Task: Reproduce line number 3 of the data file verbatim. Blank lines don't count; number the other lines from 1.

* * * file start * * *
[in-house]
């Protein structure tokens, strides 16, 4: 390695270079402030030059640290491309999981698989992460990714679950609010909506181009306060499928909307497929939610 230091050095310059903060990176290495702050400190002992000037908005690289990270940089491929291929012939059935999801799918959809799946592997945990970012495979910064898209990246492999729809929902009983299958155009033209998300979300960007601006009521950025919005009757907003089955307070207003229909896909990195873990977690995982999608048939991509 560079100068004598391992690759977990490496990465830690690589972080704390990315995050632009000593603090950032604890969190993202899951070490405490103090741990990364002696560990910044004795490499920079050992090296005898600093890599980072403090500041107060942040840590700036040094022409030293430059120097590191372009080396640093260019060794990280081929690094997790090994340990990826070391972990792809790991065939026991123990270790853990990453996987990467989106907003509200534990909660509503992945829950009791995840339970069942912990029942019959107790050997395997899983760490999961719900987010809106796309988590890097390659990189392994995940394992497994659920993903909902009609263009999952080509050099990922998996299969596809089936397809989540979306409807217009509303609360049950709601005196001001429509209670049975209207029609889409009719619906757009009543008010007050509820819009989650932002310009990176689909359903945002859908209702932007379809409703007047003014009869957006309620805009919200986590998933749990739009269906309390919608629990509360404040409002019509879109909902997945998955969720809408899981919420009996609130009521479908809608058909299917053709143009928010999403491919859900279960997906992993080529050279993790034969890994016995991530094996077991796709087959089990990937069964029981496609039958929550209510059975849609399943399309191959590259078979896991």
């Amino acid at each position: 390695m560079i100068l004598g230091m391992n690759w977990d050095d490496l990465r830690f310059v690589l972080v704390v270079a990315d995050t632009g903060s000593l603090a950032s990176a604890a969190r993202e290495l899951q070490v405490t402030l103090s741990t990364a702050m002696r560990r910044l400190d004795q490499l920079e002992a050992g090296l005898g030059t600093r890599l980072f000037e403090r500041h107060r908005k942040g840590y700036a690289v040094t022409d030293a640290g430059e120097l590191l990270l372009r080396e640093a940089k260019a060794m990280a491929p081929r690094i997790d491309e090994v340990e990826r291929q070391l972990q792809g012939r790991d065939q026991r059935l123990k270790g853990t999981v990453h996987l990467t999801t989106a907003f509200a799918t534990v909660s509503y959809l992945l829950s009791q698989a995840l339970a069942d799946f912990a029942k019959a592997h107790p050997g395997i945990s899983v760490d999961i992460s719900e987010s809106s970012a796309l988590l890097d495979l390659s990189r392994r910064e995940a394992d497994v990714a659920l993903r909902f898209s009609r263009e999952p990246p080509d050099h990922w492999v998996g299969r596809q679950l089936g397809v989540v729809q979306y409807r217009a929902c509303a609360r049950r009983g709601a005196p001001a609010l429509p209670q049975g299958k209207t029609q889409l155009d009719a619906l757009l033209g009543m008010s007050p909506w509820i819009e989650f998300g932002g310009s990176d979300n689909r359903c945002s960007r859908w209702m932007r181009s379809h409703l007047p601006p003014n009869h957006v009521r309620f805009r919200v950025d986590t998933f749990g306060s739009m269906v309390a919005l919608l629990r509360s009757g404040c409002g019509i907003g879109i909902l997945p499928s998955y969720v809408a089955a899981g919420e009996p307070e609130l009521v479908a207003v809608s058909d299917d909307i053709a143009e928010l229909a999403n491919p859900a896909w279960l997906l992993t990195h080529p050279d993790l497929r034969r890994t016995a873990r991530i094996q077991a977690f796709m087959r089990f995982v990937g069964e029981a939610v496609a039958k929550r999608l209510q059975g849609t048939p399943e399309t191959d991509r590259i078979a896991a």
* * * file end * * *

């Amino acid at each position: 390695m560079i100068l004598g230091m391992n690759w977990d050095d490496l990465r830690f310059v690589l972080v704390v270079a990315d995050t632009g903060s000593l603090a950032s990176a604890a969190r993202e290495l899951q070490v405490t402030l103090s741990t990364a702050m002696r560990r910044l400190d004795q490499l920079e002992a050992g090296l005898g030059t600093r890599l980072f000037e403090r500041h107060r908005k942040g840590y700036a690289v040094t022409d030293a640290g430059e120097l590191l990270l372009r080396e640093a940089k260019a060794m990280a491929p081929r690094i997790d491309e090994v340990e990826r291929q070391l972990q792809g012939r790991d065939q026991r059935l123990k270790g853990t999981v990453h996987l990467t999801t989106a907003f509200a799918t534990v909660s509503y959809l992945l829950s009791q698989a995840l339970a069942d799946f912990a029942k019959a592997h107790p050997g395997i945990s899983v760490d999961i992460s719900e987010s809106s970012a796309l988590l890097d495979l390659s990189r392994r910064e995940a394992d497994v990714a659920l993903r909902f898209s009609r263009e999952p990246p080509d050099h990922w492999v998996g299969r596809q679950l089936g397809v989540v729809q979306y409807r217009a929902c509303a609360r049950r009983g709601a005196p001001a609010l429509p209670q049975g299958k209207t029609q889409l155009d009719a619906l757009l033209g009543m008010s007050p909506w509820i819009e989650f998300g932002g310009s990176d979300n689909r359903c945002s960007r859908w209702m932007r181009s379809h409703l007047p601006p003014n009869h957006v009521r309620f805009r919200v950025d986590t998933f749990g306060s739009m269906v309390a919005l919608l629990r509360s009757g404040c409002g019509i907003g879109i909902l997945p499928s998955y969720v809408a089955a899981g919420e009996p307070e609130l009521v479908a207003v809608s058909d299917d909307i053709a143009e928010l229909a999403n491919p859900a896909w279960l997906l992993t990195h080529p050279d993790l497929r034969r890994t016995a873990r991530i094996q077991a977690f796709m087959r089990f995982v990937g069964e029981a939610v496609a039958k929550r999608l209510q059975g849609t048939p399943e399309t191959d991509r590259i078979a896991a």